Retention testing has clear value in many product areas for confirming learnings, understanding long-term effects, retesting old assumptions on new members, and measuring cumulative value. They can also serve as a way to test product simplification by removing unused features, creating a more seamless user experience. In many areas of Netflix, they are already commonly used for these purposes.

Overview of how hold testing works where we retain current experience for a subset of members over the long term to gain valuable insights to improve the product

We believe that by unifying best practices and providing easier tools, we can accelerate our learnings and create the best product experience for our members to access the content they love.

Causal Ranker: A Causal Fit Framework for Recommendation Models

Jeong Yoon Lee, Sudeep Das

Most machine learning algorithms used in personalization and search, including deep learning algorithms, are purely associative. They learn from the correlations between characteristics and results how best to predict a target.

In many scenarios, going beyond the purely associative nature to understanding the causal mechanism between taking a certain action and the resulting additional outcome becomes the key to decision making. Causal inference gives us a way to learn about such relationships, and when paired with machine learning, becomes a powerful tool that can be exploited at scale.

Compared to machine learning, causal inference allows us to build a robust framework that controls for confounders to estimate the true incremental impact on members.

At Netflix, many surfaces today are powered by recommendation patterns like the personalized rows you see on your homepage. We believe that many of these surfaces can benefit from additional algorithms that aim to make each recommendation as useful as possible for our members, beyond simply identifying the title or feature with which a person is most likely to to commit. Adding this new model on top of existing systems can help improve recommendations to those who are right now, helping find the exact title members are looking to stream now.

This led us to create a framework that applies a lightweight, causal adaptive layer on top of the core recommender system called the causal ranking framework. The framework consists of several components: attribution of impression (processing) to play (outcome), collection of true negative labels, causal estimation, offline evaluation, and model dissemination.

We build this framework generically with reusable components so that any interested team within Netflix can adopt this framework for their use case, improving our recommendations throughout the product.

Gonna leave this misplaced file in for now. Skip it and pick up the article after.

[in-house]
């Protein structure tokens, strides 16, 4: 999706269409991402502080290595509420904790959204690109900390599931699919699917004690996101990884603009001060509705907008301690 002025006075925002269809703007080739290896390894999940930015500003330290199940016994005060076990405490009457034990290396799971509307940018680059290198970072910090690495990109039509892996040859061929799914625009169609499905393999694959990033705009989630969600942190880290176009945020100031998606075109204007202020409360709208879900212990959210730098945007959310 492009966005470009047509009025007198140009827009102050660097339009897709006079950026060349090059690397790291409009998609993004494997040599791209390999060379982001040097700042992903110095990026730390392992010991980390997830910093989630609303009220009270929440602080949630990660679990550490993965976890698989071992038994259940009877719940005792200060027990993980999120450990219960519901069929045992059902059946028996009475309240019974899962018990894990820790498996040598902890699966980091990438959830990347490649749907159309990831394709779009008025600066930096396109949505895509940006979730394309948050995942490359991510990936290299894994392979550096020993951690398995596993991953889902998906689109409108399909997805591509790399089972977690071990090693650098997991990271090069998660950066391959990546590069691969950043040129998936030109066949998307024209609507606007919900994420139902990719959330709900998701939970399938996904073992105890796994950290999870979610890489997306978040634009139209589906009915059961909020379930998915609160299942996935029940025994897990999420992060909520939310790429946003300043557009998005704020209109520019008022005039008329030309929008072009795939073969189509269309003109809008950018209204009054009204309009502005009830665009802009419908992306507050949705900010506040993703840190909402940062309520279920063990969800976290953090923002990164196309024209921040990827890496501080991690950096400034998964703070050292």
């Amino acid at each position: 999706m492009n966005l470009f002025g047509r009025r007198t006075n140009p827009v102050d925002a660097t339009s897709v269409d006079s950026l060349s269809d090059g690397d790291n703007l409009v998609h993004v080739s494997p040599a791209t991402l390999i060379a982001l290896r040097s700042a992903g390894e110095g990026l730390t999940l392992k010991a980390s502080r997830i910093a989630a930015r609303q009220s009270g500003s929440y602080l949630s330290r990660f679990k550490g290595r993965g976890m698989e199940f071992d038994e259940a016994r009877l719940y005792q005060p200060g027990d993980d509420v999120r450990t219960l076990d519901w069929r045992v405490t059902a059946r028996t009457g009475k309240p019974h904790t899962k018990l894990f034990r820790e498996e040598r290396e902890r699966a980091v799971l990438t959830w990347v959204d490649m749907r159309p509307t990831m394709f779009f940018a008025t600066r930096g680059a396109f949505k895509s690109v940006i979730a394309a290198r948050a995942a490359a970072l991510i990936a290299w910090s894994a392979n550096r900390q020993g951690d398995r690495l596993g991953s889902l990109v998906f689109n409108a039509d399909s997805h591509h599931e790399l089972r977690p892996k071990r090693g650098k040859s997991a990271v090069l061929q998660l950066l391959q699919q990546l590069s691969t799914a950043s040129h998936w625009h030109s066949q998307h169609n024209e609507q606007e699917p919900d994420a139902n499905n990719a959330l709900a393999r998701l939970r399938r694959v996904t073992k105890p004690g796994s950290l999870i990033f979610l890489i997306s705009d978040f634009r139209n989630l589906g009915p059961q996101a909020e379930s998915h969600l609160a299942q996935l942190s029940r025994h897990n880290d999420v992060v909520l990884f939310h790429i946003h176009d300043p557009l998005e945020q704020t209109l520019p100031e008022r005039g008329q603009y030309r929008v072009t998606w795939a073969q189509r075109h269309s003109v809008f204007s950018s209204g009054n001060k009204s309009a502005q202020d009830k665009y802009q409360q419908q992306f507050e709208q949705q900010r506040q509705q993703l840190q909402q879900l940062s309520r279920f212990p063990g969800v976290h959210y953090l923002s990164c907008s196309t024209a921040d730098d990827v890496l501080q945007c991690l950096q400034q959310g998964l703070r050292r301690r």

Bellmania: incremental evaluation of the lifespan of accounts at Netflix and its applications

Reza Badri, Allen Tran

Understanding the value of acquiring or retaining subscribers is crucial for any subscription business like Netflix. While customer lifetime value (LTV) is commonly used to assess members, simple LTV metrics likely overestimate the true value of acquisition or retention, as there is always a chance that potential members join themselves in the future without any intervention.

We establish a methodology and the necessary assumptions to estimate the monetary value of acquiring or retaining subscribers based on a causal interpretation of the additional LTV. This requires us to estimate both on Netflix and off Netflix LTV.

To overcome the lack of data for non-Netflix members, we use a Markov chain-based approach that recovers Netflix’s LTV from minimal data on non-subscribers’ transitions between being a subscriber and canceling over time.

Thanks to Markov chains, we can estimate the incremental value of a member and a non-member which appropriately captures the value of potential joins in the future

Additionally, we demonstrate how this methodology can be used to (1) predict the total number of subscribers that meet both addressable market constraints and account-level dynamics, (2) estimate the impact of changes in pricing on revenue and subscription growth, and (3) providing optimal policies, such as price reduction, that maximize expected lifetime revenue from members.

Causality measurement is a big part of the data science culture at Netflix, and we’re proud to have so many amazing colleagues who leverage both experimentation and quasi-experimentation to generate a impact on members. The conference was a great way to celebrate everyone’s work and highlight the ways causal methodology can create business value.

We look forward to sharing more about our work with the community in future articles. To stay up to date on our work, follow the Netflix Tech Blog, and if you’re interested in joining, we’re currently looking amazing new colleagues to help us entertain the world!

An investigation into causal inference apps at Netflix originally appeared in Netflix TechBlog on Medium, where people are continuing the conversation by highlighting and responding to this story.